3 Tips To Make Bringing Home a New Baby Easier

After bringing home your new baby, things are going to be different. Whether this is baby number one or baby number four, there are three things you can do now to make life a lot easier later.

Car seats are a long-term investment because their lifespan depends on how fast your child grows. In some cases, car seats might be used up to 12 years of age. Investing in a car seat that grows with your child can save you money in the long run. Although convertible car seats are more expensive, you can use the same seat as your child grows. Weigh the pros and cons for your financial situation.

All newborns need rear-facing car seats until they are at least a year old, weigh 20 pounds or more, AND have reached the highest allowed height for their rear-facing seat. But the National Highway Traffic Safety Administration (NHTSA) and The American Academy of Pediatrics (AAP) recommend that kids stay rear-facing until age two.

Parents have a choice of buying infant-only seats that can only be used rear-facing or convertible seats that can be turned forward-facing for older children. There is a lot of variation in the weight limits for both types of seats so pay attention when you are making your decision, or you may end up needing to buy additional seats later.

Keep in mind that most hospitals require you to bring your car seat in to be checked and properly installed upon discharge. Practicing before the baby is born helps get the procedure down so you have one less thing to worry about.

After bringing your baby home, the last thing you will have time and energy for is cooking. Even if loved ones drop off meals or offer to cook, keeping a semi-normal meal schedule will be difficult to balance between your infant’s feeding schedule.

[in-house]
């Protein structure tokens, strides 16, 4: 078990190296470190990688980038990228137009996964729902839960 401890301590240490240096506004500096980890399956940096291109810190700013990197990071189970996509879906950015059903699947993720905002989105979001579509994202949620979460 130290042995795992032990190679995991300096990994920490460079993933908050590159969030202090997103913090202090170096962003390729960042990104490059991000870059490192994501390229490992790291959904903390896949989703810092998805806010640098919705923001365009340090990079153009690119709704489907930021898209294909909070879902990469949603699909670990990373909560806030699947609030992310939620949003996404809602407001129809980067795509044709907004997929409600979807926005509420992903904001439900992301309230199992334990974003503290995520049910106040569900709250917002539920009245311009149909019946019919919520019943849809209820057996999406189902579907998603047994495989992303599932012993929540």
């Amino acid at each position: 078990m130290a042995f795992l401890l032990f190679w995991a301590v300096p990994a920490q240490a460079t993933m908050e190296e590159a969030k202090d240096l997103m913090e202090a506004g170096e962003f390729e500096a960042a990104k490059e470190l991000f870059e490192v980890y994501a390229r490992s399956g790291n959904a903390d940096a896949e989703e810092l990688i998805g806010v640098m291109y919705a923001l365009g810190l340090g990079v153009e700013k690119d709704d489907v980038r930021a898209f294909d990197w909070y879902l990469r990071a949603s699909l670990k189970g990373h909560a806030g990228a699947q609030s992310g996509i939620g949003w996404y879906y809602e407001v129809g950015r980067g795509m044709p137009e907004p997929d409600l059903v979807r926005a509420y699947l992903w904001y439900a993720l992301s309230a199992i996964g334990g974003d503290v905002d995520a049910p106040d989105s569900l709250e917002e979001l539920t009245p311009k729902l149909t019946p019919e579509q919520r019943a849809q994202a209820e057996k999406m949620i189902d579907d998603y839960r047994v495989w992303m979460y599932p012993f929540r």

Any planning ahead will help! If you can cook and freeze meals or stock your pantry/freezer with quick meals that you or your significant other can prepare at a moment's notice.

For new moms who are planning to breastfeed, diet is critical. Nutritionists recommend eating a balanced, healthy diet rich in iron, protein, calcium, and vitamins C, D, and B12. Plus, drink plenty of water. Here are some great foods to include:

  • Whole grain products (iron, protein, calcium, and vitamins)
  • Lentils (iron and protein)
  • Dark, leafy green vegetables (iron and calcium)
  • Dairy products including milk, yogurt, and cheese (protein and calcium)
  • Peas and dried fruit (iron)
  • Eggs, nuts, and seeds (protein)
  • Fruit - especially blueberries and oranges (vitamins)
  • Lean beef (protein and vitamin B12)

You’ll want to make sure you have all the tools you need to make feeding comfortable. A cushiony chair, support pillows, and even foot stools make the endless hours you spend a lot more enjoyable.

If you plan to breastfeed, you may want to invest in a good breast pump as well as nursing bras, pads, and creams. For lower-priced items, consider buying a few different types to have on hand at the start. That way if something isn’t working for you, you won’t have to run out and shop for something else. Clothing that allows easier access can also help, like button-up shirts.

If you plan to bottle-feed, have different styles of bottles on hand in case you have a picky eater. Talk to both your pediatrician and the hospital support staff to learn what types of formula to have on hand when you come home.

Bringing a baby into the world is a time to celebrate, but can also bring about many questions. Our nurses are available to answer your questions or click to find a physician near you.

Our registered nurses provide consultation and answer health-related questions in an effort to help you find answers, but do not diagnose conditions.

Due to state nurse licensing regulations, our nurses may only provide health information to patients who reside in our local service area. You should always consult with a physician in your area on any information provided.